Five Quarters of the Orange

Five Quarters of the Orange***** by Joanne Harris

For FoodforThought event created by Jain of Once in a Blue Moon.

Mirabelle Dartigen asks “Has any of you brought oranges into the house?” Oranges play a menacing role in Five Quarters of the Orange, a novel by the author of the renowned novel, “Chocolat”.   Framboise Simon, an elderly widow, returns to the village of her childhood to buy back the dilapidated farm armed with only her inheritance-her mother Mirabelle’s album of  recipes (sometimes poetic), newspaper clippings, cryptic references  in a family invented “pig Latin” style of language and a two-liter jar containing a single black PĂ©rigord truffle preserved in sunflower oil. She is not recognized as the daughter of the “infamous” woman held responsible for a tragedy during the German occupation of France many years before.

As the narrator, Framboise takes us back through flashbacks of the time when she was nine years old and infatuated with a German soldier. Along with her brother Cassis, and sister, Reinette-Claude, she trades knowledge about the neighboring villagers, nothing of military significance, just small things-what they own or produce- in return for sweets, magazines or forbidden cigarettes. To spend more time with the German soldier, Framboise secretly hides orange peels around the house knowing that it causes her mother to have severe migraines who then takes to her bed for days comforted by morphine pills. Things begin to get out of control with their antics and a tragedy happens—–. Five Quarters of the Orange is a superbly executed tale of wartime in occupied France, the cruelty and simplicity of children, dysfunctional families, revenge and love. Sometimes dark, but will hold your attention until the end.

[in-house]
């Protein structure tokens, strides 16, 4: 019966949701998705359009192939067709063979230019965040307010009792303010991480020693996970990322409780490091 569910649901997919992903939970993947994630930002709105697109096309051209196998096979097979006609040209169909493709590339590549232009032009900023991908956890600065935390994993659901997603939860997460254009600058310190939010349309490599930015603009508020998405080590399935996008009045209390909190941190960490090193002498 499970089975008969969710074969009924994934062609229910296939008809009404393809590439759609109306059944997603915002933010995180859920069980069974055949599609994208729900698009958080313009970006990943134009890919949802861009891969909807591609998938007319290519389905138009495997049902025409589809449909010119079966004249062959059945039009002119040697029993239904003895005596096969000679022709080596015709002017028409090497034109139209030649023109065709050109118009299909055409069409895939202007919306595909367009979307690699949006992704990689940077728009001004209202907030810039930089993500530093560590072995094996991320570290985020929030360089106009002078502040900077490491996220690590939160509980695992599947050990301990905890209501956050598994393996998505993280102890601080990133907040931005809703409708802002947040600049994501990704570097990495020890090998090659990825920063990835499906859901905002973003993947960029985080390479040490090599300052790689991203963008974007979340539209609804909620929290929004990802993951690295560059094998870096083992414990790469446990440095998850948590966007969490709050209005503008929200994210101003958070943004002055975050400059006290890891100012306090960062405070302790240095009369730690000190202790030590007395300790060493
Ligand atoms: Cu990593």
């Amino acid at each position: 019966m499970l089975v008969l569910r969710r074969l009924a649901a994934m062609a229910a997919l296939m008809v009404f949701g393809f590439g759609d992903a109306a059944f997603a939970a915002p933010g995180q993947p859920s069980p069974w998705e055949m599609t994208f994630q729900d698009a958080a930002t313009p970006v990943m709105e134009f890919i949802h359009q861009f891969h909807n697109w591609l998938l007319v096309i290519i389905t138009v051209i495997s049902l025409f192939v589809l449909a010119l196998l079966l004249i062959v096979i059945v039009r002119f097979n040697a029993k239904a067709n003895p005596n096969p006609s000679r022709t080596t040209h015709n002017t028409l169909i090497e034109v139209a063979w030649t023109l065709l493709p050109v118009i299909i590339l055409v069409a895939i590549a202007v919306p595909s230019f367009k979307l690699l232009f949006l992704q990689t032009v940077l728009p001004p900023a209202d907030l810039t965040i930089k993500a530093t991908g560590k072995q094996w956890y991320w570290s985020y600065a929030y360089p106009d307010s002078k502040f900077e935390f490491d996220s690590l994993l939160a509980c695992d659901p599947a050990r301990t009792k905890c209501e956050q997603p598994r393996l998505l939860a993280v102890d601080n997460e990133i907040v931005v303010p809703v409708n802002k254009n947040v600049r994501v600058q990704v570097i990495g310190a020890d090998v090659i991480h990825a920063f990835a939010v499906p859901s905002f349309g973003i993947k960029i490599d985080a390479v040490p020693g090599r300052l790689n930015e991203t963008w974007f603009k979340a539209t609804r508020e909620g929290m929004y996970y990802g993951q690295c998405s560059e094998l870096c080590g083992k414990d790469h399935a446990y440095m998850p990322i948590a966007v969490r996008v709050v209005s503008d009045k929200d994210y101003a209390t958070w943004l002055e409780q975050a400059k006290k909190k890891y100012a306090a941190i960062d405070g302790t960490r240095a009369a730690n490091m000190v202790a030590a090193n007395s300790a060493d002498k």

Five Quarters of the Orange is full of food vignettes-sweet pancakes with raspberry coulis served with Framboise’s homemade raspberry liqueur, fig jams, herb and apple sausages, fish stews and many, many more. The raspberry liqueur seemed appropriate-Framboise, also the name of the main character.  Recipe from Food and Wine- Creme de Framboise

  1. Creme de Framboise

1-1/2 pounds fresh or frozen raspberries

3 cups dry red wine

3 cups sugar

1 cup brandy

In a large bowl, mash the raspberries with a fork. Stir in the wine. Cover and set aside at room temperature for 2 days.

Pass the berries through a fine strainer into a medium saucepan, pressing to extract as much liquid as possible. Add the sugar and simmer over moderate heat until thick and syrupy, about 15 minutes. Pour the syrup into a heatproof bowl and cool to room temperature. Stir in the brandy. Pour the liqueur into clean jars or bottles and refrigerate for up to 2 months.


  1. once in a blue moon...
    April 25, 2010 / 2:16 pm

    one of my very favorite things to do now is sit back and read, see and taste everyone's book reviews. it's just a simple pleasure i adore… especially when done so well~ and not to mention i have read this book and loved it! your pics are wonderful, i love how you overlayed them, i am not able to do anything but point and shoot! the cream de framboise looks wonderful, beautiful pics!thanks so much for sharing at food for thought, i am sure you have been extra busy tending to your husband, but i bet you can spoon feed him something delish!

  2. Rettabug
    April 26, 2010 / 12:38 pm

    Lynnylu, your blog is just FULL of wonderful eye candy! I love how you do your mosaics & all of your postings just seem to jump off the page.My DD makes a framboise sorbet that is wonderful, but expensive. Thanks for reminding me of it & thanks for the interesting review of the book.

  3. librariane
    April 26, 2010 / 1:13 pm

    Ooo, that recipe is great timing for the warmer months coming up! Sounds great to have this as a small aperitif before dinner, after working in the yard/garden.

  4. Sam Li
    September 14, 2014 / 3:04 pm

    I've read Joanne Harris' food trilogy, and Five Quarters of the Orange is the best~

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